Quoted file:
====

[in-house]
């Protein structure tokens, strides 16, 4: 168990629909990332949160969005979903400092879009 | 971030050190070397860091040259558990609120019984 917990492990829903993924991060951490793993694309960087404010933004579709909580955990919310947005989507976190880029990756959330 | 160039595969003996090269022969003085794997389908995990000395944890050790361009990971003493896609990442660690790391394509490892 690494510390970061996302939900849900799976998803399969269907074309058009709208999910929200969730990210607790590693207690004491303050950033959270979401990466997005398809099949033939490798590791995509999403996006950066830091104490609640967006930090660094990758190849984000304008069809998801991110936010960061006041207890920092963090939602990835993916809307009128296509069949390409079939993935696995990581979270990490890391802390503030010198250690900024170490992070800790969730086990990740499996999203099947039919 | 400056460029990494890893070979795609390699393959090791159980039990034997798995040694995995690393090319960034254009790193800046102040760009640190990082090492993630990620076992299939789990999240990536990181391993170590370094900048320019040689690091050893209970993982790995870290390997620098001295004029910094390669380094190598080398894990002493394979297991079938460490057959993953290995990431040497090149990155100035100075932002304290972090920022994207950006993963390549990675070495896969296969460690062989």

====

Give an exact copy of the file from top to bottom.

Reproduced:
[in-house]
């Protein structure tokens, strides 16, 4: 168990629909990332949160969005979903400092879009 | 971030050190070397860091040259558990609120019984 917990492990829903993924991060951490793993694309960087404010933004579709909580955990919310947005989507976190880029990756959330 | 160039595969003996090269022969003085794997389908995990000395944890050790361009990971003493896609990442660690790391394509490892 690494510390970061996302939900849900799976998803399969269907074309058009709208999910929200969730990210607790590693207690004491303050950033959270979401990466997005398809099949033939490798590791995509999403996006950066830091104490609640967006930090660094990758190849984000304008069809998801991110936010960061006041207890920092963090939602990835993916809307009128296509069949390409079939993935696995990581979270990490890391802390503030010198250690900024170490992070800790969730086990990740499996999203099947039919 | 400056460029990494890893070979795609390699393959090791159980039990034997798995040694995995690393090319960034254009790193800046102040760009640190990082090492993630990620076992299939789990999240990536990181391993170590370094900048320019040689690091050893209970993982790995870290390997620098001295004029910094390669380094190598080398894990002493394979297991079938460490057959993953290995990431040497090149990155100035100075932002304290972090920022994207950006993963390549990675070495896969296969460690062989």